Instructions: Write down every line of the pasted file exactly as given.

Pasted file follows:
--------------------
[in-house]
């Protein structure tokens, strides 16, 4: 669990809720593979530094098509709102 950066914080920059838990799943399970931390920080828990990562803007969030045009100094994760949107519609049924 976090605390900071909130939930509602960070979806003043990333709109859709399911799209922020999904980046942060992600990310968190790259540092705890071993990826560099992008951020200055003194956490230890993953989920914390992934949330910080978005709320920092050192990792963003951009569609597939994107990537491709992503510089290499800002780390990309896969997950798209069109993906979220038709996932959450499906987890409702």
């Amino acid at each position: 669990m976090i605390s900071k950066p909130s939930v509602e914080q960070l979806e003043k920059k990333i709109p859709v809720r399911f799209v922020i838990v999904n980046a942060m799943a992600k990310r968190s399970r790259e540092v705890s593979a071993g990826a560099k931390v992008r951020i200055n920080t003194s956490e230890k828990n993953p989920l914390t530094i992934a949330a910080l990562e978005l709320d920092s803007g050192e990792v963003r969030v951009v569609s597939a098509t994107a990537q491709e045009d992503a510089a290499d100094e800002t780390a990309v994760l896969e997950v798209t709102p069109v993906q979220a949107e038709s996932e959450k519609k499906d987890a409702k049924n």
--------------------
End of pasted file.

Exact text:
[in-house]
């Protein structure tokens, strides 16, 4: 669990809720593979530094098509709102 950066914080920059838990799943399970931390920080828990990562803007969030045009100094994760949107519609049924 976090605390900071909130939930509602960070979806003043990333709109859709399911799209922020999904980046942060992600990310968190790259540092705890071993990826560099992008951020200055003194956490230890993953989920914390992934949330910080978005709320920092050192990792963003951009569609597939994107990537491709992503510089290499800002780390990309896969997950798209069109993906979220038709996932959450499906987890409702």
């Amino acid at each position: 669990m976090i605390s900071k950066p909130s939930v509602e914080q960070l979806e003043k920059k990333i709109p859709v809720r399911f799209v922020i838990v999904n980046a942060m799943a992600k990310r968190s399970r790259e540092v705890s593979a071993g990826a560099k931390v992008r951020i200055n920080t003194s956490e230890k828990n993953p989920l914390t530094i992934a949330a910080l990562e978005l709320d920092s803007g050192e990792v963003r969030v951009v569609s597939a098509t994107a990537q491709e045009d992503a510089a290499d100094e800002t780390a990309v994760l896969e997950v798209t709102p069109v993906q979220a949107e038709s996932e959450k519609k499906d987890a409702k049924n």